Was there no light, no touch of nobility was her ambition to be Grand Moat all in that strange chaotic tempera- narque of the North, and to show the ment? No reverence in the boy who Paris of Louis Quinze that the age of would kneel to the picture of the great Olympian sovereignty was not yet past. Frederick? No generosity in the czar Hence her sensitiveness to Western who sacrificed victory to a sentiment; opinion, her assiduous court to the men who a bolished the hateful "secret of intellect, her anxiety to be admired chancery," torture, monopolies, and and feared in Europe. Nowhere is this refused a statue of gold offered by St. pose, this consciousness of a gallery, Petersburg, "desiring rather to raise more evident than in the sphere of fora monument in the hearts of his peo- eign policy. The great Peter had fulple"? There was something inarticu- filled the dream of Ivan in reaching the late there, surely-in the would-be Baltic, and so in her wars with the musician who must shut himself up for Turk Catharine realized the aim of hours to scrawk madly, passionately, on Peter by forcing her way to the Black a crazy violin, and whose last request Sea. But a Hellenic Empire at Conwas for his confidant and instrument. stantinople haunts her dreams. She “What is history,said Napoleon, but a stirs up Greek against Ottoman, and her fiction agreed upon ?" Such, neverthe trumpeter Voltaire heralds less, is the form and spirit of the hap- Sparta and Athens; she calls her grandless Peter as portrayed by his enemies. son Constantine, and surrounds him

with Greek nurse and servants. Her

famous progress southward, the most THE SEMIRAMIS OF THE NORTH.'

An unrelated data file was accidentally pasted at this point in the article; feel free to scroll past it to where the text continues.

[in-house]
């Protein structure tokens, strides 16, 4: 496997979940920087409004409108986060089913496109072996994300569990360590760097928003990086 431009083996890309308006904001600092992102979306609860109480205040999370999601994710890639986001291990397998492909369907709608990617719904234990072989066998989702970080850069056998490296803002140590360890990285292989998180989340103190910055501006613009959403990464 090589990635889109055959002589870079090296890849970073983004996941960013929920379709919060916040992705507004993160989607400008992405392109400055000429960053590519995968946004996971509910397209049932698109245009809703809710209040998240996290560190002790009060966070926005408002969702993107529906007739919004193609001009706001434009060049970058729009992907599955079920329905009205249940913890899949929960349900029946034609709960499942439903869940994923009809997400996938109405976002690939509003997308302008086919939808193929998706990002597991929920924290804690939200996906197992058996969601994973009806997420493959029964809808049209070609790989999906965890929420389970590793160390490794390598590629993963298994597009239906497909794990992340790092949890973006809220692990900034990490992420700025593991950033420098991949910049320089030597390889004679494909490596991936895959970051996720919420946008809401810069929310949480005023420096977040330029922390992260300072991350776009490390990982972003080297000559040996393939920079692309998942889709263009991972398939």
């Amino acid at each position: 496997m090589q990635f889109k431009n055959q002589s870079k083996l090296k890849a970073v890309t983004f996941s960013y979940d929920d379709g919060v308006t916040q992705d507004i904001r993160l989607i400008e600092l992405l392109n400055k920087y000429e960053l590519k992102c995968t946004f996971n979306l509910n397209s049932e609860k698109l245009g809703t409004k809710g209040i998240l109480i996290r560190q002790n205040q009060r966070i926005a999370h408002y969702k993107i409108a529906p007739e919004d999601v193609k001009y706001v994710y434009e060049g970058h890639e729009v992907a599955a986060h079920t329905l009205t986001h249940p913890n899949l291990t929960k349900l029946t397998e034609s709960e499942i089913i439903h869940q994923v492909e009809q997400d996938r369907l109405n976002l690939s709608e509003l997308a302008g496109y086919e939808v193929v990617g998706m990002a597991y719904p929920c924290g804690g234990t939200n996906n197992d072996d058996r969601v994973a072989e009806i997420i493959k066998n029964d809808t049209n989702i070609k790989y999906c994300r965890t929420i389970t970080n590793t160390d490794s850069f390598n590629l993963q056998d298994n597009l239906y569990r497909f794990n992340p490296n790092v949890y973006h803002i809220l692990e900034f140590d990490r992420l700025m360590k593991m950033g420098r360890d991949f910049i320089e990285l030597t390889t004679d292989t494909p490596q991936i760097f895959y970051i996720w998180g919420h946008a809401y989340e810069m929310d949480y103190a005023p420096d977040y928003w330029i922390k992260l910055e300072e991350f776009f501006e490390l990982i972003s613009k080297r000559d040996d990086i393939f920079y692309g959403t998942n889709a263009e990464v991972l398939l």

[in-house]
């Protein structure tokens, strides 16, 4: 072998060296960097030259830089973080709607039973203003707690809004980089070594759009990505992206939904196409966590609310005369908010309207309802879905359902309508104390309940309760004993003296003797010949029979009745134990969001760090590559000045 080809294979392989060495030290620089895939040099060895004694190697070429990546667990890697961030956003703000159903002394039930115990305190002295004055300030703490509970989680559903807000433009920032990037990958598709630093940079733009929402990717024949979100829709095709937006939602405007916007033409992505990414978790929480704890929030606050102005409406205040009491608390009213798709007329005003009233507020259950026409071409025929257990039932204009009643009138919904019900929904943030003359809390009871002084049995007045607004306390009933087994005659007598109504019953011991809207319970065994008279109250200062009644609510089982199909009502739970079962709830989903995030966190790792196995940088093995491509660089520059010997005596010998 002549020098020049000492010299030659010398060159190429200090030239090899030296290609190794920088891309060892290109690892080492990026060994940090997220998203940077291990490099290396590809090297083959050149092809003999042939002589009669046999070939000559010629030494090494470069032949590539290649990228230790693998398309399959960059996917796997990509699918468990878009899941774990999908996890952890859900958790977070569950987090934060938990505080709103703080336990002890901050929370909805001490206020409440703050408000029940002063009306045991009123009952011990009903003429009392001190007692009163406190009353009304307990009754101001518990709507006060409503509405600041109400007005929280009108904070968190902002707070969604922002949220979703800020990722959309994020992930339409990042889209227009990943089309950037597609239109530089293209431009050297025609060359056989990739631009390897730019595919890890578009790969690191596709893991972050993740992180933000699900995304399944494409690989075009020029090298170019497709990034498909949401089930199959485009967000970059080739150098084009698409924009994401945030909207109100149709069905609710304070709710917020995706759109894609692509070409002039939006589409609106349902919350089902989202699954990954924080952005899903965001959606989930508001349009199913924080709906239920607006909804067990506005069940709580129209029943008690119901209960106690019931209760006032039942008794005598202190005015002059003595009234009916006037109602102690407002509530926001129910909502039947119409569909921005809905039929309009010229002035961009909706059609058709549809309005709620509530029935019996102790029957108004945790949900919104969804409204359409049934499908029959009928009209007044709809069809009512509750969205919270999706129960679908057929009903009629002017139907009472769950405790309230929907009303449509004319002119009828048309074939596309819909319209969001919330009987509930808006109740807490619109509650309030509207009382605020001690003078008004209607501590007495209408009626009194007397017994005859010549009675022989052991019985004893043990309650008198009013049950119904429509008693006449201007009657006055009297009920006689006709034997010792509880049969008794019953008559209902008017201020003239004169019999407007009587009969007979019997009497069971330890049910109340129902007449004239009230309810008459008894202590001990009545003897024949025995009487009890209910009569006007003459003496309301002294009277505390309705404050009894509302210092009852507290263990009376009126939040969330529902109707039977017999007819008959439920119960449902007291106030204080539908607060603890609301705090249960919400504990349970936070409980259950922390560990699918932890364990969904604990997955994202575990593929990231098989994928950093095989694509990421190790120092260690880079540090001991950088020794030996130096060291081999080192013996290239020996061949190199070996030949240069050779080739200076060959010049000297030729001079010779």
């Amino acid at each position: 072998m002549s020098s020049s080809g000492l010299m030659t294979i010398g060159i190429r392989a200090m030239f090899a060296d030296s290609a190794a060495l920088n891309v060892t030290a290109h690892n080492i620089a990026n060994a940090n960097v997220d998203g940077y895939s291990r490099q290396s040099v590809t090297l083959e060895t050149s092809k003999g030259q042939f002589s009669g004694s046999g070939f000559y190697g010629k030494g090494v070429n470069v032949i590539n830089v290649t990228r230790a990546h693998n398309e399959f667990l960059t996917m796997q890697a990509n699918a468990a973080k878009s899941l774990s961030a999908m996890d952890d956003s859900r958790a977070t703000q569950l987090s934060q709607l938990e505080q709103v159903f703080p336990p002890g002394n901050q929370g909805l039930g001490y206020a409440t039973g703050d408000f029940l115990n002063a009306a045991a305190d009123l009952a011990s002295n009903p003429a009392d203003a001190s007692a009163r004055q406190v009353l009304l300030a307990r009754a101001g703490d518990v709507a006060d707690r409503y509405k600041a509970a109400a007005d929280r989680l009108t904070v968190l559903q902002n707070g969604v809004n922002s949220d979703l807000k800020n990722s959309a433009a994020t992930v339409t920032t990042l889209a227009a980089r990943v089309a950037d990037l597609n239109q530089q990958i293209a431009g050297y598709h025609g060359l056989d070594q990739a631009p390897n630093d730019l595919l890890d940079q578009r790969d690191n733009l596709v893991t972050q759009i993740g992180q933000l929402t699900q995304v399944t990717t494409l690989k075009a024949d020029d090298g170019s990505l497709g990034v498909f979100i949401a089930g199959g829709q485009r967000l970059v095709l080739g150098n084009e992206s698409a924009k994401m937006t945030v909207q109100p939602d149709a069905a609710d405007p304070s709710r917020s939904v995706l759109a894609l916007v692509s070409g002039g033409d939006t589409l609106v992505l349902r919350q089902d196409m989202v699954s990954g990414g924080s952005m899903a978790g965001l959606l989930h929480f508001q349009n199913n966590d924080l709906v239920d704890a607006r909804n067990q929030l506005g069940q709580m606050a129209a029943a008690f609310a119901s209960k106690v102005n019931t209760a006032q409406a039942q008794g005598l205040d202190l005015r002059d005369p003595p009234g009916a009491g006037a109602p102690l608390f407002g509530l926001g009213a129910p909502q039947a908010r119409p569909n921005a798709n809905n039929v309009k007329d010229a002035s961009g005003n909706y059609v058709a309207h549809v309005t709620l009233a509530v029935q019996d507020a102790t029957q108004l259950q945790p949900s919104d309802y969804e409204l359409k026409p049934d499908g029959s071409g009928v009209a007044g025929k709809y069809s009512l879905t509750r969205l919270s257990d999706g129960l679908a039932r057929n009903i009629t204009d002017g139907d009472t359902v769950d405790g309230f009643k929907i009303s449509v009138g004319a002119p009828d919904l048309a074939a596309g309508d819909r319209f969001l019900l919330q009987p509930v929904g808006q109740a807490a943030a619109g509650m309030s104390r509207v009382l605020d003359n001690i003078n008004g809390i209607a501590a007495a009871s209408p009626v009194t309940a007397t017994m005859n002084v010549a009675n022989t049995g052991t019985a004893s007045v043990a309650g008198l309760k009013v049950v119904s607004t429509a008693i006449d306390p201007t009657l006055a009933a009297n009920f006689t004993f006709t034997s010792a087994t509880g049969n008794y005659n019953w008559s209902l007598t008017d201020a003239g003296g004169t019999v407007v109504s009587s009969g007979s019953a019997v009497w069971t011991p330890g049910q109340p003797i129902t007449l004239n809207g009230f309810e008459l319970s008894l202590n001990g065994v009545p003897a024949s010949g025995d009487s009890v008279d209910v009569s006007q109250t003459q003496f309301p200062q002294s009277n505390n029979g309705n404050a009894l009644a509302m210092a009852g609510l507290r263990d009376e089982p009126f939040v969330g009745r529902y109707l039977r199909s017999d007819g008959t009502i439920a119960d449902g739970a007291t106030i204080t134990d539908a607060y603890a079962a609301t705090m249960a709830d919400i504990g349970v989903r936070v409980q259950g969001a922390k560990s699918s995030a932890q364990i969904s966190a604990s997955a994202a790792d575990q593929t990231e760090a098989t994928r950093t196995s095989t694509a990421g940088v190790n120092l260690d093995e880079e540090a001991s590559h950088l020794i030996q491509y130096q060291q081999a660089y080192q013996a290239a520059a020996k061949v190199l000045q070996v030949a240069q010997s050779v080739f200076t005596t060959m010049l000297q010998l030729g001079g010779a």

eccentric pageant in history, is typical This was the Catharine of Elizabeth's of Patiomkin's régime. This extraorcourt, and protagonist of that revolu- dinary man-mountebank, writes the tion which first made her known to English envoy, "esprit rêveur," says Europe. But it was the sovereign who the keener-eyed Prince de Ligne-a dazzled her contemporaries, and still barbarian, of terrific appearance;1 fan. lives splendidly with the great czar in tastic beyond the verge of madness, acthe annals of Russia. That exuberant quired a greater influence with Cathpersonality of hers is so eloquent, so arine than any other man of her reign. omnipresent in the sphere of politics, He had been created Prince of Taurida that one is often the most luminous :(the Crimea) after the conquest of the illustration of the other. There is a note southern provinces; and was resolved you will find common to her grandiose to dazzle Europe and his sovereign with schemes of territorial expansion, of in- her new acquisitions. In January, 1787, tellectual enlightenment and domestic she set out on her triumphal journey. reform. It is the note of theatricality, A huge retinue accompanied her, toof extravagance, of

The gether with the foreign ambassadors, strangest chimeric fantasy sometimes Cobenzl, Fitzherbert, and Ségur, the here possesses her, hitherto prosaic last of whom has described this strange enough in so many ways; and it com

procession. Forty miles were covered municates itself to men like the Orlofs, every day. There is a palace at every Patiomkin, Suvarof. It is, I think, M. stopping place; towns and villages dot Leroy-Beaulieu, who remarks that in what six months ago had been a howlRussia the shows of things are more ing wilderness. Painted forests seem important than reality. So rite, cere- to clothe the horizon; fertile solitudes monial, the spectacular, the symbolic, Swarm with gaily dressed peasants, seem to have a power there greater imported for this occasion only. From than in any other people of civilization. But stronger still was Catharine's over

1 He was a giant, and had an eye gouged out by mastering desire to play to the applause derstanding at billiards.

Alexis Orlof, the consequence of a slight misun

Thereafter, with a of Europe. She had conceived herself humor all his own, Alexis named him “the Cyas the heroine of a grandiose drama. It clops."

excess.